LAND BANK of the Philippines (LANDBANK) saw its net income rise by 24% in the first nine months of the year amid higher interest earnings from loans and investments, putting it on track to meet its profit target.
The state-run lender’s net profit stood at P31.85 billion as of end-September, higher than the P25.7 billion in the same period last year, the bank said in a statement on Sunday.
This is the highest net income recorded by the bank since it first breached the P30-billion mark at end-2022, it said.
This also exceeded the P26.3-billion goal for the first three quarters of the year and makes up 90.9% of the P35-billion full-year target.
LANDBANK’s performance in the first nine months translated to a return on average equity of 15.97%.
Other details about the bank’s financial performance for the period were not immediately available.
“The unprecedented income was driven by the aggressive expansion of our developmental loan portfolio, coupled with robust yields from loans and investments,” LANDBANK President and Chief Executive Officer Lynette V. Ortiz said.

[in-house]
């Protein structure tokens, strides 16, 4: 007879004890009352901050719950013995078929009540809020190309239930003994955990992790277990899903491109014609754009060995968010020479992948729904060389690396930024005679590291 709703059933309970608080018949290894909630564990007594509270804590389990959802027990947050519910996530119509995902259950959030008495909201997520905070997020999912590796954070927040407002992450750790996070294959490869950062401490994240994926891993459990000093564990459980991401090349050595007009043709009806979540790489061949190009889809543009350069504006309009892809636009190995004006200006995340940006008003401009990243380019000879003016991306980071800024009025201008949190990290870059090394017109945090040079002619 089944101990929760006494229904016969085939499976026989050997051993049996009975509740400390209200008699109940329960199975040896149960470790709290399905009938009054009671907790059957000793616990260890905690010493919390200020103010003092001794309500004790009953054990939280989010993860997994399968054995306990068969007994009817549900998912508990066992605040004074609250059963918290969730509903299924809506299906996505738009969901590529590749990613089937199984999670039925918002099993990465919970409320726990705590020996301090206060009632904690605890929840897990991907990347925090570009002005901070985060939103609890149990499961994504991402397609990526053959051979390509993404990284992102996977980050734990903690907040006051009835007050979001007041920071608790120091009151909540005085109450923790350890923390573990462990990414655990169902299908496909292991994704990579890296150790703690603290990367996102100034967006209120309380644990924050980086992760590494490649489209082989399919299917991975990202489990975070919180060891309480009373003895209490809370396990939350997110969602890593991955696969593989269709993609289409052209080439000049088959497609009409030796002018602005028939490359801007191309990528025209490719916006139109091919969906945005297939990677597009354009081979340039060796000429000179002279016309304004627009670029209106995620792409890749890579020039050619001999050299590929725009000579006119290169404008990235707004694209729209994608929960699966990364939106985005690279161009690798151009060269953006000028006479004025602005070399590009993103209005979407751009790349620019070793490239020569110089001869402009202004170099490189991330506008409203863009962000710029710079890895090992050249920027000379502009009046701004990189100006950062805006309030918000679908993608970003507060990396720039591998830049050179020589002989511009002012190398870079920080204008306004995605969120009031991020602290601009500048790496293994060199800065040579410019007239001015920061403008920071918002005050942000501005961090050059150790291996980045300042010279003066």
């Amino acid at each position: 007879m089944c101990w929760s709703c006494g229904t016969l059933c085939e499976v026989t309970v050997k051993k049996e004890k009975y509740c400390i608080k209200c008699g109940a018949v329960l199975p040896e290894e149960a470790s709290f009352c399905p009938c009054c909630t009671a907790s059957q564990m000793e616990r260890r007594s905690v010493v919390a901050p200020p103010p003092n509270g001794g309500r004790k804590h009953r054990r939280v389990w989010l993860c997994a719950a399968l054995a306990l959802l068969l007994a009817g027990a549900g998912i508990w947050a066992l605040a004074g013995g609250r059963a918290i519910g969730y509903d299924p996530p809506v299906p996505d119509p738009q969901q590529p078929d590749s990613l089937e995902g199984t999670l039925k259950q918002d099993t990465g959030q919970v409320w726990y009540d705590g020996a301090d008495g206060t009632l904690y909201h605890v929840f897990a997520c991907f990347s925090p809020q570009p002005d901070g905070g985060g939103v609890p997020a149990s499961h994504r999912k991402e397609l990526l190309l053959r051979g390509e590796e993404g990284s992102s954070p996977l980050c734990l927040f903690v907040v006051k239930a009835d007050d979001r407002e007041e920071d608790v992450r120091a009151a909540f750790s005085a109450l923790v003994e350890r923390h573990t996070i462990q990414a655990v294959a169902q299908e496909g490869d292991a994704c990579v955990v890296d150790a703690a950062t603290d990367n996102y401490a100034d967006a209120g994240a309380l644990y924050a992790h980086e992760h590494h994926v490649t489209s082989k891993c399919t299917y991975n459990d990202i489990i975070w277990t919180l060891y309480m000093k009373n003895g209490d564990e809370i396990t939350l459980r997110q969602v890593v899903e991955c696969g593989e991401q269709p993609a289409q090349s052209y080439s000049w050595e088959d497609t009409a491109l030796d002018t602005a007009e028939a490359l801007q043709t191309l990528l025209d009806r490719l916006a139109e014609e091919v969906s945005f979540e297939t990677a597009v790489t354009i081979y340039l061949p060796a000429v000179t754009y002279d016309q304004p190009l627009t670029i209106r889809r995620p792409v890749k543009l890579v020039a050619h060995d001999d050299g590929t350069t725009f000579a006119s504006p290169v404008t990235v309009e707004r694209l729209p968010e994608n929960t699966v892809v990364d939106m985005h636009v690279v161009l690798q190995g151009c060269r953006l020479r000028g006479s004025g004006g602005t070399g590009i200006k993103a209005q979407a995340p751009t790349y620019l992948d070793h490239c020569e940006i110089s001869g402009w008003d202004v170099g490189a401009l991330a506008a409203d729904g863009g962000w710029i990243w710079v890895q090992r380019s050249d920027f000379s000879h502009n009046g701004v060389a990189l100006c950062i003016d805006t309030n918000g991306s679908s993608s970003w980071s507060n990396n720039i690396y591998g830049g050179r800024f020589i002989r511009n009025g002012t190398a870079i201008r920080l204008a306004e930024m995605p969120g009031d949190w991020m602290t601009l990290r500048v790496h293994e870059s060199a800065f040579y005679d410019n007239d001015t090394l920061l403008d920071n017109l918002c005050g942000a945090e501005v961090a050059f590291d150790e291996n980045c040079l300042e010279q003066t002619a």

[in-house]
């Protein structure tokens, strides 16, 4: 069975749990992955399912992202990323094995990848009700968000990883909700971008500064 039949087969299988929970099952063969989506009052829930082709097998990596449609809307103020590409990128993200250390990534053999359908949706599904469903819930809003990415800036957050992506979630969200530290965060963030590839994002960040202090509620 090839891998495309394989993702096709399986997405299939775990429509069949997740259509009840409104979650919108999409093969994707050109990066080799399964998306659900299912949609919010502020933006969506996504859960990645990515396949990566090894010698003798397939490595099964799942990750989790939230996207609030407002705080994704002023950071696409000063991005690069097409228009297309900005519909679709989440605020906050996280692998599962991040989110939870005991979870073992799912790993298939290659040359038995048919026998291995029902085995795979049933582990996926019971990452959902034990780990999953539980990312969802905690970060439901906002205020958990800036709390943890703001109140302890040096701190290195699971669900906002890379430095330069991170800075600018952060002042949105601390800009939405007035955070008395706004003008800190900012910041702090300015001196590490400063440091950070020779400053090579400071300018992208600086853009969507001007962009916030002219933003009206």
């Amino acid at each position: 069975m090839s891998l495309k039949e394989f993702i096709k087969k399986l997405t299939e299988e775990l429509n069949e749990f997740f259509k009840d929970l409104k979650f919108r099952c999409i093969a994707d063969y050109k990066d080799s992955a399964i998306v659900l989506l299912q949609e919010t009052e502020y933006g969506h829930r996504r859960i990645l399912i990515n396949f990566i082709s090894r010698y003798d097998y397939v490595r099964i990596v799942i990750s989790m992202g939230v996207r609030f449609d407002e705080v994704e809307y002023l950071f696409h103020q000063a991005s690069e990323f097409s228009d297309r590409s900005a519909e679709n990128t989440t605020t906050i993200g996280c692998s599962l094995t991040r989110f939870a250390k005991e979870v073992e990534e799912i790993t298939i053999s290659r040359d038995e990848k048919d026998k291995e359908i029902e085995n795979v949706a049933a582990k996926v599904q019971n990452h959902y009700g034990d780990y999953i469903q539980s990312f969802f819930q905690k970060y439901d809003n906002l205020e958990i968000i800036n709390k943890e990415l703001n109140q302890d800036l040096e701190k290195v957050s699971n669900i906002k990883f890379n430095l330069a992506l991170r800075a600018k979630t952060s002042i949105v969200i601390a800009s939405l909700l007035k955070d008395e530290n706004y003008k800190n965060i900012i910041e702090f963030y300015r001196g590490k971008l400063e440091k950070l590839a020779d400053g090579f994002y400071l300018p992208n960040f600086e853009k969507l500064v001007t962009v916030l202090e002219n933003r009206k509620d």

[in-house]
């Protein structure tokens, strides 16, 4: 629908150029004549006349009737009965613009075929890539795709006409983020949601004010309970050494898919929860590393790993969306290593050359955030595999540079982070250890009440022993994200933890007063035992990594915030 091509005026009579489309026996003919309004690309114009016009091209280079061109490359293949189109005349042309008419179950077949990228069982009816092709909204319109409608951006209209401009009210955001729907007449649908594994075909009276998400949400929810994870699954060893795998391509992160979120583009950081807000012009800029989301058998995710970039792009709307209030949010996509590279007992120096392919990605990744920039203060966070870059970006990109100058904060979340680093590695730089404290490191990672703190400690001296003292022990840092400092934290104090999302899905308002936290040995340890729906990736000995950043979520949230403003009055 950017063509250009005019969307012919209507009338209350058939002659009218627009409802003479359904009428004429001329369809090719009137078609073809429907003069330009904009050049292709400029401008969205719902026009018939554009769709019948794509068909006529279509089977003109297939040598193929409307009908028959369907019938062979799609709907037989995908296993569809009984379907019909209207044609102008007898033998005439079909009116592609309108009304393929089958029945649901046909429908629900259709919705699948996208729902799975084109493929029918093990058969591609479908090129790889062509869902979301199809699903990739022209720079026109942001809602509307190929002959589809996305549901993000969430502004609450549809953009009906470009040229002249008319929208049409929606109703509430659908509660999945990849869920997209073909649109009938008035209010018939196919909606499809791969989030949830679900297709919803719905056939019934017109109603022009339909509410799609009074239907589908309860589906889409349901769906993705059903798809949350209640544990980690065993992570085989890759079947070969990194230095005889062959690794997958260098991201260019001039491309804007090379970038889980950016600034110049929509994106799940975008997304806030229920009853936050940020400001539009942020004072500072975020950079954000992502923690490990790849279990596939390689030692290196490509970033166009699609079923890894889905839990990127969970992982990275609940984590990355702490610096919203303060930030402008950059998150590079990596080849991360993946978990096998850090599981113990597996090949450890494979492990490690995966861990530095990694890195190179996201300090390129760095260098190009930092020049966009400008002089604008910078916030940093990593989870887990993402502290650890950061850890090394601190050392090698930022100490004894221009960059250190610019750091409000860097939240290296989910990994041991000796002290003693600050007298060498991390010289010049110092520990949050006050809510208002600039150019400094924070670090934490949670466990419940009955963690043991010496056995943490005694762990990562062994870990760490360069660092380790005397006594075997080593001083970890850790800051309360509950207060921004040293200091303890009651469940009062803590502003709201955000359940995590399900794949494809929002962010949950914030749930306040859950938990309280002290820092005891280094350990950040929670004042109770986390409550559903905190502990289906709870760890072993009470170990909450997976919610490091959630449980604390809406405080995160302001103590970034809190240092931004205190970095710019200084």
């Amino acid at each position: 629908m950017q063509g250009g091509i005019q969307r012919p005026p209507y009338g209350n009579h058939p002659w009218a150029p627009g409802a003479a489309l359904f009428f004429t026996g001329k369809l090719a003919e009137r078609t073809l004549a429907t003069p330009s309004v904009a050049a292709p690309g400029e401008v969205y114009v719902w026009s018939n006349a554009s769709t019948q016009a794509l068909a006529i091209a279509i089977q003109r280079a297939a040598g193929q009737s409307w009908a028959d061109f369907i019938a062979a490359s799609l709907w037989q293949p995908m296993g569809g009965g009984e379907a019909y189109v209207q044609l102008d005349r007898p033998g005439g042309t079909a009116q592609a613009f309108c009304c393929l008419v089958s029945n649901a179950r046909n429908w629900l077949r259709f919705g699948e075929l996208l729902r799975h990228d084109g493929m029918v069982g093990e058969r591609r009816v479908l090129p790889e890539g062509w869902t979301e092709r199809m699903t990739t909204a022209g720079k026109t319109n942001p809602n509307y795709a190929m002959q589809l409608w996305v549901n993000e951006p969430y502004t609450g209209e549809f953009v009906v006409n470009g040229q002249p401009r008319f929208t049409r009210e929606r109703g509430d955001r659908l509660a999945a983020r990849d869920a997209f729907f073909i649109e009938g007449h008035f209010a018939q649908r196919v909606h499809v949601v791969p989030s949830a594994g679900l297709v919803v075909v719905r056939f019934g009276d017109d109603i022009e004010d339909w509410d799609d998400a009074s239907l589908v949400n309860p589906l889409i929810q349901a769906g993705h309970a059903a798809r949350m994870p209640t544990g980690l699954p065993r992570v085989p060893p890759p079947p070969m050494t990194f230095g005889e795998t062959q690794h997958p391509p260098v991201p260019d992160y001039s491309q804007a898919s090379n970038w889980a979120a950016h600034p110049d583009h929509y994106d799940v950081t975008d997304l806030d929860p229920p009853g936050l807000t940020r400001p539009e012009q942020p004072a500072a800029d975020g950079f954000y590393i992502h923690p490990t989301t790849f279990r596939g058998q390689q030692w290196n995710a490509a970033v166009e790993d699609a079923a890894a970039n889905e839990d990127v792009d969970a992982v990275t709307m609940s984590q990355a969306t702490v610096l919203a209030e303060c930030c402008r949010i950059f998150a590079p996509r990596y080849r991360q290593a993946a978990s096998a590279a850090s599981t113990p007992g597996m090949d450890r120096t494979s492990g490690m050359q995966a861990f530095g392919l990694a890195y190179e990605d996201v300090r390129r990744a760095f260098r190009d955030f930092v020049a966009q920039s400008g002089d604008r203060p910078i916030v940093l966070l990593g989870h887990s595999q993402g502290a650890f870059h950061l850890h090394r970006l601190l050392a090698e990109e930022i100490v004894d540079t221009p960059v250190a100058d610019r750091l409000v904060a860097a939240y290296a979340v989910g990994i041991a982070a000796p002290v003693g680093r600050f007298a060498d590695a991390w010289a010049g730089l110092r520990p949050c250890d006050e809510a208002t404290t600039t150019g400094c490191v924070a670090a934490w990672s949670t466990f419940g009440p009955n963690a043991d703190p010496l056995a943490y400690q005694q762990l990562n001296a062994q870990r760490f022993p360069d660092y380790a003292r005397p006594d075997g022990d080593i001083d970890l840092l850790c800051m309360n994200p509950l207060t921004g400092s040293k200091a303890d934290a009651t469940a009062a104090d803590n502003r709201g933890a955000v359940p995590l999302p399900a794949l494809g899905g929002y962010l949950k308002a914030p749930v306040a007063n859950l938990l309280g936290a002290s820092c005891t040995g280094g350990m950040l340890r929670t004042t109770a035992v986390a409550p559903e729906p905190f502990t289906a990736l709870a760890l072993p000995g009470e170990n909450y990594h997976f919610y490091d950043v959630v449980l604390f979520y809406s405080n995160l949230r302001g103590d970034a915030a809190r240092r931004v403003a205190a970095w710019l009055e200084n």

“We have likewise been prudent and disciplined with managing our expenses to maximize gains. We will ensure that our solid balance sheet continues to translate to substantial and meaningful support to the sectors we serve,” she added.
The bank’s interest income from loans and investments rose by 35.9% year on year to P91.15 billion.
Deposits grew by 12.8% to P2.7 trillion at end-September.
LANDBANK’s total assets went up by 11.5% to P3.1 trillion as of September from P2.8 trillion in the same period a year ago.
Total capital climbed by 21.9% to P249.2 billion from P204.4 billion in the same period in 2022, exceeding the lender’s full-year target of P243.8 billion.
“LANDBANK’s financial ratios remain at healthy levels, with capital adequacy ratio (CAR) at 16.15% and common equity Tier 1 at 15.30%, both well above the minimum requirements of the Bangko Sentral ng Pilipinas (BSP),” the lender said.
LANDBANK and the Development Bank of the Philippines earlier said they have requested regulatory relief from the BSP’s capital requirements following their P75-billion contribution to the Maharlika Investment Fund.
Last week, BSP Governor Eli M. Remolona, Jr. said the central bank still needs to evaluate the requests of the state-owned lenders. — Keisha B. Ta-asan